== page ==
Billy Elliot review Playhouse Theatre Edinburgh Wednesday 21st September


Billy Elliot at The Playhouse Theatre sees the Scottish premiere of the multi award winning musical based on the 2000 hit film.   Set against the back-drop of the miners’ strike of 1984, a young boy from a mining community discovers by accident almost that he has a burning desire for dance and potentially the talent to audition for a place at the prestigious Royal Ballet School.

Although obviously  an adaptation, Billy Elliot the Musical still manages to capture the essence of the film, and augmented with some great songs from Elton John, the musical production manages to be a stand alone product in its own right as Elton’s creativity takes us into new areas and emotion with songs like “Solidarity”, “Expressing Yourself” and of course “Electricity”.  For me though, the two outstanding songs of the show are Grandma’s “We’d Go Dancing” and Billy’s “Dear Billy (Mam’s Letter)”…both great examples of how well a gifted writer like Elton John understands people’s emotions.

Book and lyrics are by Lee Hall, who wrote the film's screenplay, so there is that creative continuity between the two that if anything expands on some of the earlier film elements, and is perhaps even more politically direct than the film itself.  On stage, the musical somehow manages to take us into the emotions of our principal characters even better than the film.

Great writing and  wonderfully creative songs though are never going to be enough to make this project work if the cast are not up to the task, and the load bearing weight of so much of this musical lies firmly on the shoulders of whichever young talent is playing the title role of Billy Elliot.  Tonight that role is played by Lewis Smallman, and he does the job in wonderful style.  To do this role, you not only have to have the obvious dancing ability, but also be able to sing, and act the dramatic scenes where he has to show a vast range of emotions ranging from everything to the anger at times against his father and older brother to tender moments with the memory of his deceased mother.  A lot of talents for anyone this age to possess, and Lewis certainly has them all, and hopefully will continue to grow and develop into a major star of the coming years.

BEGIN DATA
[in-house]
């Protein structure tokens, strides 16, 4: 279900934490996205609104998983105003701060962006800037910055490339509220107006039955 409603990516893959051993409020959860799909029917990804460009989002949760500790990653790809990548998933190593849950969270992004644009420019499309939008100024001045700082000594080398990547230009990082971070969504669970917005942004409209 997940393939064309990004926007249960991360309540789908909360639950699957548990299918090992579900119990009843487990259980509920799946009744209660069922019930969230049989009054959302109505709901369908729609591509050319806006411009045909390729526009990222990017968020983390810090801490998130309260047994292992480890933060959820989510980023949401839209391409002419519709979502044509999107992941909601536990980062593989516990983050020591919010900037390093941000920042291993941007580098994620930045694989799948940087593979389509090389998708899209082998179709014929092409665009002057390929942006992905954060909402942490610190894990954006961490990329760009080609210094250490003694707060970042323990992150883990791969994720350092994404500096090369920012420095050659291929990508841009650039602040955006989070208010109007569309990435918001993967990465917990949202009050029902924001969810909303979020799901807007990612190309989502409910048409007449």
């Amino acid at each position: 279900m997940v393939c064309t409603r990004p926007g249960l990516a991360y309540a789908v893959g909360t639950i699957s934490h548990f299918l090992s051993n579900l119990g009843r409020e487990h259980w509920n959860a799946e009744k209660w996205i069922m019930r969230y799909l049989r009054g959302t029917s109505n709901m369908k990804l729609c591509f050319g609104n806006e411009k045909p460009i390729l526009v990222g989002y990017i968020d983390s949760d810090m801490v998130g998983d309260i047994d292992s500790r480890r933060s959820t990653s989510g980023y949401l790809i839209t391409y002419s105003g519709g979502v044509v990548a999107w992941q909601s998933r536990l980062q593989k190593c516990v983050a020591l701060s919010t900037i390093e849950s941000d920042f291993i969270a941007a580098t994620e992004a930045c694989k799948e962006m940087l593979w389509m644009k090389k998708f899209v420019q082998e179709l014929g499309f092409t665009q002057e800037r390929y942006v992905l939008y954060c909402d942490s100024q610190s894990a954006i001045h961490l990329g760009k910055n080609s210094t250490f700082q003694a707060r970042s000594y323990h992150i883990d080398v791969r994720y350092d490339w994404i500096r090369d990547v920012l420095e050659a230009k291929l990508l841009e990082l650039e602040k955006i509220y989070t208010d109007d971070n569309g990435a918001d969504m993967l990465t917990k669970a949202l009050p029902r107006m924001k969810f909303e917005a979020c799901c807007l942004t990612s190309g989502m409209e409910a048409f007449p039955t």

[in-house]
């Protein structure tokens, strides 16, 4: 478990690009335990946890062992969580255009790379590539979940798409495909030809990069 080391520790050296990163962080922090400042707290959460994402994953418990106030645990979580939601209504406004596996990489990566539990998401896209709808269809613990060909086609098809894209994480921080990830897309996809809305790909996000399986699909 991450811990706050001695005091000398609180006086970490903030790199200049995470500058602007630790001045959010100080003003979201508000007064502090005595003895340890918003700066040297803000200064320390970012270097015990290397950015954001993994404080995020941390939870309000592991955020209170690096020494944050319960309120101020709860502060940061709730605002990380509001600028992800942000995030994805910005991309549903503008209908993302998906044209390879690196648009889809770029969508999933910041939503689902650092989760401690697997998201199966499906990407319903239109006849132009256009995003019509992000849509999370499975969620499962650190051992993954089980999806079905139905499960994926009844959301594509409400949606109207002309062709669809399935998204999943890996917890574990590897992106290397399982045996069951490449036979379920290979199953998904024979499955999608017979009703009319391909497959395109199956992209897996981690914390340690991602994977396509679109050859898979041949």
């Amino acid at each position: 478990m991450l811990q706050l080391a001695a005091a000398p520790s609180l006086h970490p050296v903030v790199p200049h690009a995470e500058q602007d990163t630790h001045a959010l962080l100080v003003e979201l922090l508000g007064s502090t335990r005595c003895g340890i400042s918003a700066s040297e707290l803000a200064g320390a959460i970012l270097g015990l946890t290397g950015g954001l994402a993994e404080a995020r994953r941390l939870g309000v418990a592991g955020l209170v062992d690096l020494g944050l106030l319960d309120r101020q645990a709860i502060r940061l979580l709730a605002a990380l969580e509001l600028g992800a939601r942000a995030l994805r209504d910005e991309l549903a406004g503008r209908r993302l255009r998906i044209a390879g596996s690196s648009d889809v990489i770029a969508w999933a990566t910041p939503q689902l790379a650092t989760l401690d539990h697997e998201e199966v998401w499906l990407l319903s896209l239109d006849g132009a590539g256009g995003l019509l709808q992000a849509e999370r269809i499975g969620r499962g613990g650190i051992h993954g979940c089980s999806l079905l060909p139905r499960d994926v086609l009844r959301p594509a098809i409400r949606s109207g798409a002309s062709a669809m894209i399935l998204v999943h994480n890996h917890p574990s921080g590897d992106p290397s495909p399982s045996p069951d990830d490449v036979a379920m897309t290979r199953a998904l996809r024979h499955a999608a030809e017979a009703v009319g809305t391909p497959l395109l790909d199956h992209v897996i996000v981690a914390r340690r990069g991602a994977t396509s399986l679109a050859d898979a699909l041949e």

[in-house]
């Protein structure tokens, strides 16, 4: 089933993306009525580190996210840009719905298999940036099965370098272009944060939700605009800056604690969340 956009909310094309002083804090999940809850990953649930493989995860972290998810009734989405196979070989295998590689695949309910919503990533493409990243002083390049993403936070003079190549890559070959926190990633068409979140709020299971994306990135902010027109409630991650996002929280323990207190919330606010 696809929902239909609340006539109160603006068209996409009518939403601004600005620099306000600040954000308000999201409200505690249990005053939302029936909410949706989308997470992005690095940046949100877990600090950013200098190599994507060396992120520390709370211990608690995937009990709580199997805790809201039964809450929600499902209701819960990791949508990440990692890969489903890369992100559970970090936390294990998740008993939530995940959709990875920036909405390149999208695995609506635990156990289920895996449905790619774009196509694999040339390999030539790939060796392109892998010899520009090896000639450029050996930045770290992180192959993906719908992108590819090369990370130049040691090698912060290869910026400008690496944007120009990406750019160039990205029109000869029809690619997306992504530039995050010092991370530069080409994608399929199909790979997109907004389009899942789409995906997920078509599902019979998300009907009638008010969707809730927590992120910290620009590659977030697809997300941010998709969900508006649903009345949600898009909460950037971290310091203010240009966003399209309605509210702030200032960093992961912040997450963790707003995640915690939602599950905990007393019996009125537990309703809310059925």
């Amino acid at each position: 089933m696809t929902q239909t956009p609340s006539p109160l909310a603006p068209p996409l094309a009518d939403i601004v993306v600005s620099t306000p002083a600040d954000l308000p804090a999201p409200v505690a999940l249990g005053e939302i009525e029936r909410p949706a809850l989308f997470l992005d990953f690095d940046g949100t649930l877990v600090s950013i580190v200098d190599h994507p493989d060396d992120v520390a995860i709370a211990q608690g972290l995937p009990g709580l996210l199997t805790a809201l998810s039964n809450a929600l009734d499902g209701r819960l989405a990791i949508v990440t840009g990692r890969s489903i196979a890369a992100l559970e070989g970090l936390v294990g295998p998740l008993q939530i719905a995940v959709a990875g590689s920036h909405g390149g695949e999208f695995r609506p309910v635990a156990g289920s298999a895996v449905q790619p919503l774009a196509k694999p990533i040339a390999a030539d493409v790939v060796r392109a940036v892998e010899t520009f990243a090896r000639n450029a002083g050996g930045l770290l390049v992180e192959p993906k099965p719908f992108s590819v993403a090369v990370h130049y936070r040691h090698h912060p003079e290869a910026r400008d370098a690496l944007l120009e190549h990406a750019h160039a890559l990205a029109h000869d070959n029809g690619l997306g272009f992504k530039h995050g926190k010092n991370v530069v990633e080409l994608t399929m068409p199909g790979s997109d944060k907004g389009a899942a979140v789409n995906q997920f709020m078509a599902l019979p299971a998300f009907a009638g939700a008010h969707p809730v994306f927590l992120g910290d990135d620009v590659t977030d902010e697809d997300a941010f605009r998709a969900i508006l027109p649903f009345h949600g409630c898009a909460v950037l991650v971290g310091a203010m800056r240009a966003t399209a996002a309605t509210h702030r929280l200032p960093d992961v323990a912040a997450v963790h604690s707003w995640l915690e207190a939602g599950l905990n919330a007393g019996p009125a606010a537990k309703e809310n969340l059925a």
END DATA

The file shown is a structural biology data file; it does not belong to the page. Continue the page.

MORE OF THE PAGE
This is a story of human spirits reaching for their dreams, but also one of the harsh realities of the day, and Martin Walsh is a pleasure to watch as the father who must choose between his principles and his son’s potential future.  Also an interesting dynamic tension between a father forced to abandon his principles and his older son Tony (Scott Garnham) who refuses to move on his at all. Interesting contrast here too between Billy’s father and the almost accidental dance teacher Mrs Wilkinson – a part brought to life on stage so well by Annette McLaughlin.

Some fine scene stealing moments here too from Andrea Miller as Grandma- who gives a great performance of “We’d Go Dancing”, and Billy’s cross-dressing friend Michael (played tonight by Elliot Stiff).  Michael does get some great one-liners here.

Billy Elliot pretty much has everything you would want from a show – sharp script, songs, dance routines and real emotion at all ends of the spectrum. It is easy to see why this show has been a huge hit for so many years.

Also of course credit to Luke Cinque-White for his portrayal of the older Billy in the ballet dream sequence.

Impressive set designs in this production too from Ian MacNeil that changed so slickly from one to the other when required and of course slick choreography from Peter Darling.

If there is one thing that I would have liked to have seen here though it is the inclusion of the final scene from the film where an older father, brother and Michael go to see the adult Billy perform on stage in a principal dance role.  It would have been nice to know that young Billy did achieve his dreams and break free of his surroundings.

Billy Elliot the Musical stands on its own as a performance work without taking anything away from the earlier film, and if the rights to the work ever allowed it, I am sure that a straight dramatic performance of this story would be a huge hit too.  All three could easily co-exist without impacting on one another in any way.

Review by Tom King

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